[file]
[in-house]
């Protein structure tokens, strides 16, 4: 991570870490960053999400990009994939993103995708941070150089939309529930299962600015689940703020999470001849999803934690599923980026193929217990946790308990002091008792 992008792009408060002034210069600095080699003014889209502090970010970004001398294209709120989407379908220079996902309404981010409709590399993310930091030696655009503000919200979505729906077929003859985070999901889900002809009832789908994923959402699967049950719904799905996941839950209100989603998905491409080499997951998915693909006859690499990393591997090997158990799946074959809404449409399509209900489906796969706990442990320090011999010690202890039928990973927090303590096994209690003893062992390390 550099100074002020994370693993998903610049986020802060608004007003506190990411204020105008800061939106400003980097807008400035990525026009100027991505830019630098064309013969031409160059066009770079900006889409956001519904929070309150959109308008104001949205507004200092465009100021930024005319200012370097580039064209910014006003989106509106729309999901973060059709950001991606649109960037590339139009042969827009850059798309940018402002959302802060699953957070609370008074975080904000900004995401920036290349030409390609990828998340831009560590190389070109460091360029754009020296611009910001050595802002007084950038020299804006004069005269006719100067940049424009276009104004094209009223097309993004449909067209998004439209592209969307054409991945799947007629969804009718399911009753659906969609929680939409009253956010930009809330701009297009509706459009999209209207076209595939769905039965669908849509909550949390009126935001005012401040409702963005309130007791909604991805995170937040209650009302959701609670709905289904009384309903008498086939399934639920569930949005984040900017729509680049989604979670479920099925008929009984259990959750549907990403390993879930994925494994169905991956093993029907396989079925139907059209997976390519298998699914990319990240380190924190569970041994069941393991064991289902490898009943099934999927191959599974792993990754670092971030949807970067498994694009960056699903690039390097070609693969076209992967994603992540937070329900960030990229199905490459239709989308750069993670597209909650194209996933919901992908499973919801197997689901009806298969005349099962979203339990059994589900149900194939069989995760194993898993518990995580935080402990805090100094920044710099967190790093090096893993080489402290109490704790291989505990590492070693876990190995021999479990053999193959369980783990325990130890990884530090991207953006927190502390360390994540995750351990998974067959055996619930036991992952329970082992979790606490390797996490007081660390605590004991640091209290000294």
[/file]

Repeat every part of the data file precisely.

[in-house]
């Protein structure tokens, strides 16, 4: 991570870490960053999400990009994939993103995708941070150089939309529930299962600015689940703020999470001849999803934690599923980026193929217990946790308990002091008792 992008792009408060002034210069600095080699003014889209502090970010970004001398294209709120989407379908220079996902309404981010409709590399993310930091030696655009503000919200979505729906077929003859985070999901889900002809009832789908994923959402699967049950719904799905996941839950209100989603998905491409080499997951998915693909006859690499990393591997090997158990799946074959809404449409399509209900489906796969706990442990320090011999010690202890039928990973927090303590096994209690003893062992390390 550099100074002020994370693993998903610049986020802060608004007003506190990411204020105008800061939106400003980097807008400035990525026009100027991505830019630098064309013969031409160059066009770079900006889409956001519904929070309150959109308008104001949205507004200092465009100021930024005319200012370097580039064209910014006003989106509106729309999901973060059709950001991606649109960037590339139009042969827009850059798309940018402002959302802060699953957070609370008074975080904000900004995401920036290349030409390609990828998340831009560590190389070109460091360029754009020296611009910001050595802002007084950038020299804006004069005269006719100067940049424009276009104004094209009223097309993004449909067209998004439209592209969307054409991945799947007629969804009718399911009753659906969609929680939409009253956010930009809330701009297009509706459009999209209207076209595939769905039965669908849509909550949390009126935001005012401040409702963005309130007791909604991805995170937040209650009302959701609670709905289904009384309903008498086939399934639920569930949005984040900017729509680049989604979670479920099925008929009984259990959750549907990403390993879930994925494994169905991956093993029907396989079925139907059209997976390519298998699914990319990240380190924190569970041994069941393991064991289902490898009943099934999927191959599974792993990754670092971030949807970067498994694009960056699903690039390097070609693969076209992967994603992540937070329900960030990229199905490459239709989308750069993670597209909650194209996933919901992908499973919801197997689901009806298969005349099962979203339990059994589900149900194939069989995760194993898993518990995580935080402990805090100094920044710099967190790093090096893993080489402290109490704790291989505990590492070693876990190995021999479990053999193959369980783990325990130890990884530090991207953006927190502390360390994540995750351990998974067959055996619930036991992952329970082992979790606490390797996490007081660390605590004991640091209290000294």